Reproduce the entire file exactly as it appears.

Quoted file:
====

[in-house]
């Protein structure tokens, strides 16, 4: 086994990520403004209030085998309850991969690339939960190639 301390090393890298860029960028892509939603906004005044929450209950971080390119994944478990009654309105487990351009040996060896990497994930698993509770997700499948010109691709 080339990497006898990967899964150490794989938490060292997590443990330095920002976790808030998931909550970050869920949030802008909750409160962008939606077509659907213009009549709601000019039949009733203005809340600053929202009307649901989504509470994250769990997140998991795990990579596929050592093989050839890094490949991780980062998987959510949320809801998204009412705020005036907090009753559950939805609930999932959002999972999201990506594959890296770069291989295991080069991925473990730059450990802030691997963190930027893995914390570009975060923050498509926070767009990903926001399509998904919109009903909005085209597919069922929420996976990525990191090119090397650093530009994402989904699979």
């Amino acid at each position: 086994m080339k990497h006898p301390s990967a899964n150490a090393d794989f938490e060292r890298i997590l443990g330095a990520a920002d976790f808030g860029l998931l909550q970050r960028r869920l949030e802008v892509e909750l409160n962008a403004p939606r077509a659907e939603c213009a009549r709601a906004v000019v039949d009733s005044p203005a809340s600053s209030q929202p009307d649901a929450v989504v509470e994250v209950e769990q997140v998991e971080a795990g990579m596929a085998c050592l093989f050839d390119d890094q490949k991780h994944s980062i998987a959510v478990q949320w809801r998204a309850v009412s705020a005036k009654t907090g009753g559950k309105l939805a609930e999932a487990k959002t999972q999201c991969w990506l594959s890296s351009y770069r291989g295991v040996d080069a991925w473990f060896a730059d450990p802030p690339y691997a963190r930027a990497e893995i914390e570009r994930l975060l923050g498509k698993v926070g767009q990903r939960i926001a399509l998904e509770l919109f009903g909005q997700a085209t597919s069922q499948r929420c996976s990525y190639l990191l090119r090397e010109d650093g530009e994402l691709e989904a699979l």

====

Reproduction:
[in-house]
């Protein structure tokens, strides 16, 4: 086994990520403004209030085998309850991969690339939960190639 301390090393890298860029960028892509939603906004005044929450209950971080390119994944478990009654309105487990351009040996060896990497994930698993509770997700499948010109691709 080339990497006898990967899964150490794989938490060292997590443990330095920002976790808030998931909550970050869920949030802008909750409160962008939606077509659907213009009549709601000019039949009733203005809340600053929202009307649901989504509470994250769990997140998991795990990579596929050592093989050839890094490949991780980062998987959510949320809801998204009412705020005036907090009753559950939805609930999932959002999972999201990506594959890296770069291989295991080069991925473990730059450990802030691997963190930027893995914390570009975060923050498509926070767009990903926001399509998904919109009903909005085209597919069922929420996976990525990191090119090397650093530009994402989904699979």
């Amino acid at each position: 086994m080339k990497h006898p301390s990967a899964n150490a090393d794989f938490e060292r890298i997590l443990g330095a990520a920002d976790f808030g860029l998931l909550q970050r960028r869920l949030e802008v892509e909750l409160n962008a403004p939606r077509a659907e939603c213009a009549r709601a906004v000019v039949d009733s005044p203005a809340s600053s209030q929202p009307d649901a929450v989504v509470e994250v209950e769990q997140v998991e971080a795990g990579m596929a085998c050592l093989f050839d390119d890094q490949k991780h994944s980062i998987a959510v478990q949320w809801r998204a309850v009412s705020a005036k009654t907090g009753g559950k309105l939805a609930e999932a487990k959002t999972q999201c991969w990506l594959s890296s351009y770069r291989g295991v040996d080069a991925w473990f060896a730059d450990p802030p690339y691997a963190r930027a990497e893995i914390e570009r994930l975060l923050g498509k698993v926070g767009q990903r939960i926001a399509l998904e509770l919109f009903g909005q997700a085209t597919s069922q499948r929420c996976s990525y190639l990191l090119r090397e010109d650093g530009e994402l691709e989904a699979l």